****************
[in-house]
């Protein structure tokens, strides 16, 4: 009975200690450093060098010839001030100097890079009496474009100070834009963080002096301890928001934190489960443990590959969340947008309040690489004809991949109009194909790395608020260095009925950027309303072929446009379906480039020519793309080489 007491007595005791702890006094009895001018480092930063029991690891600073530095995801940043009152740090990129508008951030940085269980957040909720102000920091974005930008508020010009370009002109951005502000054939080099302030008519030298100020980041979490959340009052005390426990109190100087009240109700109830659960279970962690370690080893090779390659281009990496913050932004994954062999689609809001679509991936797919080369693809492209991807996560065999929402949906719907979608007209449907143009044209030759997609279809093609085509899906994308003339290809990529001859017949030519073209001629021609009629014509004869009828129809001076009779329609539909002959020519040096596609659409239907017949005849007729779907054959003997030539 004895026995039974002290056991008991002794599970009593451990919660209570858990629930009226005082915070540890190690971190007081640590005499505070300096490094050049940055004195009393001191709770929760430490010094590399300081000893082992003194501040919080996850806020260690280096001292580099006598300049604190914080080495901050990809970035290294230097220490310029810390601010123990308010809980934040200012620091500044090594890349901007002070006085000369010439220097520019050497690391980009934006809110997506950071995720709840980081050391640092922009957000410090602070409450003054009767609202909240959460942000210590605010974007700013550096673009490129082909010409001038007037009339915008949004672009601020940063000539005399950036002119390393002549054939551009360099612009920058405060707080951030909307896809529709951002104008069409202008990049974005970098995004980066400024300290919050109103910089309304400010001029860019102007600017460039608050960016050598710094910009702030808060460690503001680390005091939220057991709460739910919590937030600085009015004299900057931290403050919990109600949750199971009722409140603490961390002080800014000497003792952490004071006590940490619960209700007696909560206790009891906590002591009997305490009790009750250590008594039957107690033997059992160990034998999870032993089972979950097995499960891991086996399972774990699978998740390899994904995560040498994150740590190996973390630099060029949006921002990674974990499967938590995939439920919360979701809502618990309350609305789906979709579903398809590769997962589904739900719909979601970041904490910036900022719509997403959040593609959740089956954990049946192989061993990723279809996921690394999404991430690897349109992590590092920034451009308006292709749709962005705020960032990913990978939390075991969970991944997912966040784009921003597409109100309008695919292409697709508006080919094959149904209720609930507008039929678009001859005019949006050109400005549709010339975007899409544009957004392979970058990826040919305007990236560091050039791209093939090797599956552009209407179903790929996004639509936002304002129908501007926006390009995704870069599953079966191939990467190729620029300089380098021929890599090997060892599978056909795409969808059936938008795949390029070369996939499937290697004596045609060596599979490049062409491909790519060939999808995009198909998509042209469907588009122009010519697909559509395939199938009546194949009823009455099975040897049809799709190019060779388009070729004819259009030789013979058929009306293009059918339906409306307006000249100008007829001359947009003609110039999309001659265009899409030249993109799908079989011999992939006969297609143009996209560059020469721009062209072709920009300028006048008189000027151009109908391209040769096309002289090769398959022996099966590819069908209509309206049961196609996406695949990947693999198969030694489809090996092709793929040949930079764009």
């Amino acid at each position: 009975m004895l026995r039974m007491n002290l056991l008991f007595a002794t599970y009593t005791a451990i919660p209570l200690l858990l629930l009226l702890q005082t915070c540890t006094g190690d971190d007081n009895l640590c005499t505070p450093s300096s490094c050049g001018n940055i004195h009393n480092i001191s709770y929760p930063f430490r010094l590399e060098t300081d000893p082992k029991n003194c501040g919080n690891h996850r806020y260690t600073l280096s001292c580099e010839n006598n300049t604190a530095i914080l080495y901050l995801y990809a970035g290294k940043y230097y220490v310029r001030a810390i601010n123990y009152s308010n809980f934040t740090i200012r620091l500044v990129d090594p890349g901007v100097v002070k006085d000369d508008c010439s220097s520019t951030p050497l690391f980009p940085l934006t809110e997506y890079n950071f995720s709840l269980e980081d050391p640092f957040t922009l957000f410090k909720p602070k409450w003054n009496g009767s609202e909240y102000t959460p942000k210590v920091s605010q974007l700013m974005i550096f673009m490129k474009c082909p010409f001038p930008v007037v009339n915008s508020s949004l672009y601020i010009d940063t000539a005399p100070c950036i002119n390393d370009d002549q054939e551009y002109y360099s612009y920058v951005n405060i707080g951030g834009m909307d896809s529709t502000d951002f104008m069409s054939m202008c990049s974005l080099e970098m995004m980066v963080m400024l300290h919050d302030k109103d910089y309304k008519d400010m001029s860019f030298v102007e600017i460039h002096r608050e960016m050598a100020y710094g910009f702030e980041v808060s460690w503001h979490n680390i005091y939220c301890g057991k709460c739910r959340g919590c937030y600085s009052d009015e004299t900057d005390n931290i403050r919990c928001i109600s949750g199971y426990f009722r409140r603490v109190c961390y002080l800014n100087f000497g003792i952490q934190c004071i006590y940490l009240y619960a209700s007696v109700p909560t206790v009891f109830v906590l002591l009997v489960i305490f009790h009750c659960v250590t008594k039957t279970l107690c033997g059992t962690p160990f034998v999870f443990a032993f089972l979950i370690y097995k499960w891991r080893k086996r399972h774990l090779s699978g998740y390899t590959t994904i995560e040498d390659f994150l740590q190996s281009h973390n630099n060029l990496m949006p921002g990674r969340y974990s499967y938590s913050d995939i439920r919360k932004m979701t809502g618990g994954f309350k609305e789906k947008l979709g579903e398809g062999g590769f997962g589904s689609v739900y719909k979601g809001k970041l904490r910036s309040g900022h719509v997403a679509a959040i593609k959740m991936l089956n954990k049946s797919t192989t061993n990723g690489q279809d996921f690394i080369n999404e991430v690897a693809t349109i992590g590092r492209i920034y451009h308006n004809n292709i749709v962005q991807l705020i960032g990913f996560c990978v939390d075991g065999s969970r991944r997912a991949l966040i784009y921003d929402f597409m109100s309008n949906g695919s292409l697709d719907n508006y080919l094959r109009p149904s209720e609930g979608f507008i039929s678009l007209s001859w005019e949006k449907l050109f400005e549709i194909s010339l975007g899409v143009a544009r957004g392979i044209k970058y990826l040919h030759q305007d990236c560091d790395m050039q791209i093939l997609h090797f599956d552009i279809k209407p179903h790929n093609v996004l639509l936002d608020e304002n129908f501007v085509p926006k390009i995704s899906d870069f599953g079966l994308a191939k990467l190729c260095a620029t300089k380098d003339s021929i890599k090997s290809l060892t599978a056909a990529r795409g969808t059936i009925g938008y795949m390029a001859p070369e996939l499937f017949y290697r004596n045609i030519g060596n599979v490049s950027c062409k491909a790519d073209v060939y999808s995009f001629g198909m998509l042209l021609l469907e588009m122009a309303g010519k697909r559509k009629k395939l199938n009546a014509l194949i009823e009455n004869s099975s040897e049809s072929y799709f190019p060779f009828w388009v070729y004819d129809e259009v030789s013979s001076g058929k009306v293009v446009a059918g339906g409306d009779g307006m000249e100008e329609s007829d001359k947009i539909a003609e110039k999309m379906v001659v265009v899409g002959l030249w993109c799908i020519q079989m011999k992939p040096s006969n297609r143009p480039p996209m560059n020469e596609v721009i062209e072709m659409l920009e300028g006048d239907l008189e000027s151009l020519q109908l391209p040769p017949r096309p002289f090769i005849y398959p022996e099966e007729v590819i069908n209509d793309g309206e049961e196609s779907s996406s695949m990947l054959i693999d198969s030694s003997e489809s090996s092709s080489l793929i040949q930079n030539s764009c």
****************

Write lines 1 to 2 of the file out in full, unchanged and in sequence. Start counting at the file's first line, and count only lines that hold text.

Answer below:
[in-house]
């Protein structure tokens, strides 16, 4: 009975200690450093060098010839001030100097890079009496474009100070834009963080002096301890928001934190489960443990590959969340947008309040690489004809991949109009194909790395608020260095009925950027309303072929446009379906480039020519793309080489 007491007595005791702890006094009895001018480092930063029991690891600073530095995801940043009152740090990129508008951030940085269980957040909720102000920091974005930008508020010009370009002109951005502000054939080099302030008519030298100020980041979490959340009052005390426990109190100087009240109700109830659960279970962690370690080893090779390659281009990496913050932004994954062999689609809001679509991936797919080369693809492209991807996560065999929402949906719907979608007209449907143009044209030759997609279809093609085509899906994308003339290809990529001859017949030519073209001629021609009629014509004869009828129809001076009779329609539909002959020519040096596609659409239907017949005849007729779907054959003997030539 004895026995039974002290056991008991002794599970009593451990919660209570858990629930009226005082915070540890190690971190007081640590005499505070300096490094050049940055004195009393001191709770929760430490010094590399300081000893082992003194501040919080996850806020260690280096001292580099006598300049604190914080080495901050990809970035290294230097220490310029810390601010123990308010809980934040200012620091500044090594890349901007002070006085000369010439220097520019050497690391980009934006809110997506950071995720709840980081050391640092922009957000410090602070409450003054009767609202909240959460942000210590605010974007700013550096673009490129082909010409001038007037009339915008949004672009601020940063000539005399950036002119390393002549054939551009360099612009920058405060707080951030909307896809529709951002104008069409202008990049974005970098995004980066400024300290919050109103910089309304400010001029860019102007600017460039608050960016050598710094910009702030808060460690503001680390005091939220057991709460739910919590937030600085009015004299900057931290403050919990109600949750199971009722409140603490961390002080800014000497003792952490004071006590940490619960209700007696909560206790009891906590002591009997305490009790009750250590008594039957107690033997059992160990034998999870032993089972979950097995499960891991086996399972774990699978998740390899994904995560040498994150740590190996973390630099060029949006921002990674974990499967938590995939439920919360979701809502618990309350609305789906979709579903398809590769997962589904739900719909979601970041904490910036900022719509997403959040593609959740089956954990049946192989061993990723279809996921690394999404991430690897349109992590590092920034451009308006292709749709962005705020960032990913990978939390075991969970991944997912966040784009921003597409109100309008695919292409697709508006080919094959149904209720609930507008039929678009001859005019949006050109400005549709010339975007899409544009957004392979970058990826040919305007990236560091050039791209093939090797599956552009209407179903790929996004639509936002304002129908501007926006390009995704870069599953079966191939990467190729620029300089380098021929890599090997060892599978056909795409969808059936938008795949390029070369996939499937290697004596045609060596599979490049062409491909790519060939999808995009198909998509042209469907588009122009010519697909559509395939199938009546194949009823009455099975040897049809799709190019060779388009070729004819259009030789013979058929009306293009059918339906409306307006000249100008007829001359947009003609110039999309001659265009899409030249993109799908079989011999992939006969297609143009996209560059020469721009062209072709920009300028006048008189000027151009109908391209040769096309002289090769398959022996099966590819069908209509309206049961196609996406695949990947693999198969030694489809090996092709793929040949930079764009």